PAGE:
“For too long, companies that produce and use palm oil have gotten away with paper commitments that they are repeatedly found violating,” one NGO leader told TriplePundit. A new set of standards aims to change that.
Food & Agriculture
Hellmann’s says its entire U.S. consumer portfolio is now made with only cage-free eggs. The Unilever subsidiary is the latest to make the switch as a growing number of consumer firms seek to bolster their animal welfare standards.
While most consumers assume the USDA Organic standard includes animal welfare protections, that’s largely untrue — though a rule enacted this week might soon change that.
Like the United States, the U.K. faces a childhood obesity epidemic. A third of U.K. children are either overweight or obese. But unlike the U.S., the U.K. government is putting policies into place to address the problem head-on.
The vast majority of chickens raised for meat live in windowless warehouses and suffer from a number of welfare concerns. But thanks to animal protection organizations and conscientious consumers, that’s likely to change in 2017, says Kenny Torrella of the Humane Society of the United States.
Chipotle worked with Compassion in World Farming USA and the Humane Society of the U.S. to develop the new standards, which go way beyond cage-free.
If industry stakeholders continue to slowly trail entrepreneurs rather than expedite their own efforts, it will be at their own peril; those who fail to adapt will find that consumers are taking their business elsewhere — even for vital, basics products like food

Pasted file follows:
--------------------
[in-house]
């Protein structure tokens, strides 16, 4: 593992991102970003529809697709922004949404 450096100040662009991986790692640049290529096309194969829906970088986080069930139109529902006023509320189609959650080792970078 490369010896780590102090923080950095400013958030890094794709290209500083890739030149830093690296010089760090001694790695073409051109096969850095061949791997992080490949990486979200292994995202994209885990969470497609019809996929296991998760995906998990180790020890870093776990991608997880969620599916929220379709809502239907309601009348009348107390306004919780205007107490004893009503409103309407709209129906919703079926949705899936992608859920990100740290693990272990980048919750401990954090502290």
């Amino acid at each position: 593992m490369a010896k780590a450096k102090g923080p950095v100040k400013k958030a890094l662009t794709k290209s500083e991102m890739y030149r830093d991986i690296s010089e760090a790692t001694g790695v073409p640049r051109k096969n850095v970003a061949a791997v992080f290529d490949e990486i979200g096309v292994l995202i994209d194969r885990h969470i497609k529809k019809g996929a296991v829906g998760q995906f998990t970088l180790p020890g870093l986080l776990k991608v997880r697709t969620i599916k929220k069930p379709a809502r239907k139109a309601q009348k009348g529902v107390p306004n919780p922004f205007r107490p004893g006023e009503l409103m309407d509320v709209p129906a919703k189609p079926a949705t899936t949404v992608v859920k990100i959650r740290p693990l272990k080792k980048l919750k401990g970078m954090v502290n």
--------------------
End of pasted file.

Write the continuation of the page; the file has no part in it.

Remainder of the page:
American workers are exploited in industries from agriculture to manufacturing to sex trafficking — and the H2 visa program contributes to the problem.
Hemp? Beet juice? Pea protein? They’re all on the menu for America’s leading plant-based brands. And these pioneering companies are quickly bringing the trend into the mainstream — landing space on grocery giants’ shelves and winning acclaim from vegans and non-vegans alike.
SPECIAL SERIES: Progress to 2020: Tackling resource use from all angles
The U.S. tosses a staggering $161 billion worth of food every year. And while more Americans are talking about the problem, efforts to address it are taking place mostly at the local level or in the business sector. While that is necessary, national- and international-level policy has a role to play as well. And that is one area where Europe is far ahead.
“Vegetables in 2017 will extend their domination of the dinner plate, shoving animal protein to the edges … or off the plate altogether,” predict international food and restaurant consultancy Baum and Whiteman. Whether you agree or not, it’s tough to ignore the ballooning market for plant-based proteins.
As science and policy swirls around the introduction of sterile male mosquitoes to help eliminate the global scourge of malaria in some regions, Chicago has its local version.
Sub-Saharan Africa is already heavily reliant on grain imports. And this will only increase if populations grow as expected, researchers warn in a new study. But they say accelerated production coupled with sustainable agriculture can help.